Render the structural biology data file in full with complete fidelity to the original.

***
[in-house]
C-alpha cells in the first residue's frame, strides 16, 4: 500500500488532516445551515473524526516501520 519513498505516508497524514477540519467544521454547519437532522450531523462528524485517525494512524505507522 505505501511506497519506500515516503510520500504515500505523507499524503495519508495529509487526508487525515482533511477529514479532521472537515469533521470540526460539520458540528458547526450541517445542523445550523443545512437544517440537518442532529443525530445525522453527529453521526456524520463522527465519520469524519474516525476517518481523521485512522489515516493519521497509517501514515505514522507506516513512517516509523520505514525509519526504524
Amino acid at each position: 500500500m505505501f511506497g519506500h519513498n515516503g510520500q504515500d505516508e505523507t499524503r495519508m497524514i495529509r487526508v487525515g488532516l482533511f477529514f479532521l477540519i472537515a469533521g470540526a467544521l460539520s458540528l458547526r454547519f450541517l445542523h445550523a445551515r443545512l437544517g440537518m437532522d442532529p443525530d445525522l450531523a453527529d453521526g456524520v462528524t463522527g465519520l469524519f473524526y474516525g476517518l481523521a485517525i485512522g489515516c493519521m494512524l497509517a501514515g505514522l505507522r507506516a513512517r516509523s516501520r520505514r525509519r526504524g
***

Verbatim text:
[in-house]
C-alpha cells in the first residue's frame, strides 16, 4: 500500500488532516445551515473524526516501520 519513498505516508497524514477540519467544521454547519437532522450531523462528524485517525494512524505507522 505505501511506497519506500515516503510520500504515500505523507499524503495519508495529509487526508487525515482533511477529514479532521472537515469533521470540526460539520458540528458547526450541517445542523445550523443545512437544517440537518442532529443525530445525522453527529453521526456524520463522527465519520469524519474516525476517518481523521485512522489515516493519521497509517501514515505514522507506516513512517516509523520505514525509519526504524
Amino acid at each position: 500500500m505505501f511506497g519506500h519513498n515516503g510520500q504515500d505516508e505523507t499524503r495519508m497524514i495529509r487526508v487525515g488532516l482533511f477529514f479532521l477540519i472537515a469533521g470540526a467544521l460539520s458540528l458547526r454547519f450541517l445542523h445550523a445551515r443545512l437544517g440537518m437532522d442532529p443525530d445525522l450531523a453527529d453521526g456524520v462528524t463522527g465519520l469524519f473524526y474516525g476517518l481523521a485517525i485512522g489515516c493519521m494512524l497509517a501514515g505514522l505507522r507506516a513512517r516509523s516501520r520505514r525509519r526504524g